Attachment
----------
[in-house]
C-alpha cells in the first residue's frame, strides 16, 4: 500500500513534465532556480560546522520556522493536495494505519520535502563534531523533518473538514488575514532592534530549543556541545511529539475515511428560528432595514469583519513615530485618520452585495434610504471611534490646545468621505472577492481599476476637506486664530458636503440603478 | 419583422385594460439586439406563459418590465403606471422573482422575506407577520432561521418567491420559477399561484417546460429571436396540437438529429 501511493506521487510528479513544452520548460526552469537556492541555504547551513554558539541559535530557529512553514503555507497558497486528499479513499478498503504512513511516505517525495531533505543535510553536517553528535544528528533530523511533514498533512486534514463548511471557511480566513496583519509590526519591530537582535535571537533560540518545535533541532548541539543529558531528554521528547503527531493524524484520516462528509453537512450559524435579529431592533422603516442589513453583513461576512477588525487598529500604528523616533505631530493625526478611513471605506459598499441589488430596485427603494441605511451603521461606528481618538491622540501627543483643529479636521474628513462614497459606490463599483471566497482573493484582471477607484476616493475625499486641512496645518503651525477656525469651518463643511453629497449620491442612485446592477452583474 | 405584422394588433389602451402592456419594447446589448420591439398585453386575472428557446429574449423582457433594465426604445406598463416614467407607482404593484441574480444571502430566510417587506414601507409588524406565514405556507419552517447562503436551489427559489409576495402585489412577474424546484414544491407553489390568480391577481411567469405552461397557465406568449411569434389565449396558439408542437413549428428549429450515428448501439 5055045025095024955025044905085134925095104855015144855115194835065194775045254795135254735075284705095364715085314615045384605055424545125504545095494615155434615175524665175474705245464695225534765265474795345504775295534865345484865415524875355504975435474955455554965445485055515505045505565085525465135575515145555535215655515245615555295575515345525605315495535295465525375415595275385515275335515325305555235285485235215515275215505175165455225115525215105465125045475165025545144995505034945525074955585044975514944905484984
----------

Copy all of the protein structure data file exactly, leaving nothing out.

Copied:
[in-house]
C-alpha cells in the first residue's frame, strides 16, 4: 500500500513534465532556480560546522520556522493536495494505519520535502563534531523533518473538514488575514532592534530549543556541545511529539475515511428560528432595514469583519513615530485618520452585495434610504471611534490646545468621505472577492481599476476637506486664530458636503440603478 | 419583422385594460439586439406563459418590465403606471422573482422575506407577520432561521418567491420559477399561484417546460429571436396540437438529429 501511493506521487510528479513544452520548460526552469537556492541555504547551513554558539541559535530557529512553514503555507497558497486528499479513499478498503504512513511516505517525495531533505543535510553536517553528535544528528533530523511533514498533512486534514463548511471557511480566513496583519509590526519591530537582535535571537533560540518545535533541532548541539543529558531528554521528547503527531493524524484520516462528509453537512450559524435579529431592533422603516442589513453583513461576512477588525487598529500604528523616533505631530493625526478611513471605506459598499441589488430596485427603494441605511451603521461606528481618538491622540501627543483643529479636521474628513462614497459606490463599483471566497482573493484582471477607484476616493475625499486641512496645518503651525477656525469651518463643511453629497449620491442612485446592477452583474 | 405584422394588433389602451402592456419594447446589448420591439398585453386575472428557446429574449423582457433594465426604445406598463416614467407607482404593484441574480444571502430566510417587506414601507409588524406565514405556507419552517447562503436551489427559489409576495402585489412577474424546484414544491407553489390568480391577481411567469405552461397557465406568449411569434389565449396558439408542437413549428428549429450515428448501439 5055045025095024955025044905085134925095104855015144855115194835065194775045254795135254735075284705095364715085314615045384605055424545125504545095494615155434615175524665175474705245464695225534765265474795345504775295534865345484865415524875355504975435474955455554965445485055515505045505565085525465135575515145555535215655515245615555295575515345525605315495535295465525375415595275385515275335515325305555235285485235215515275215505175165455225115525215105465125045475165025545144995505034945525074955585044975514944905484984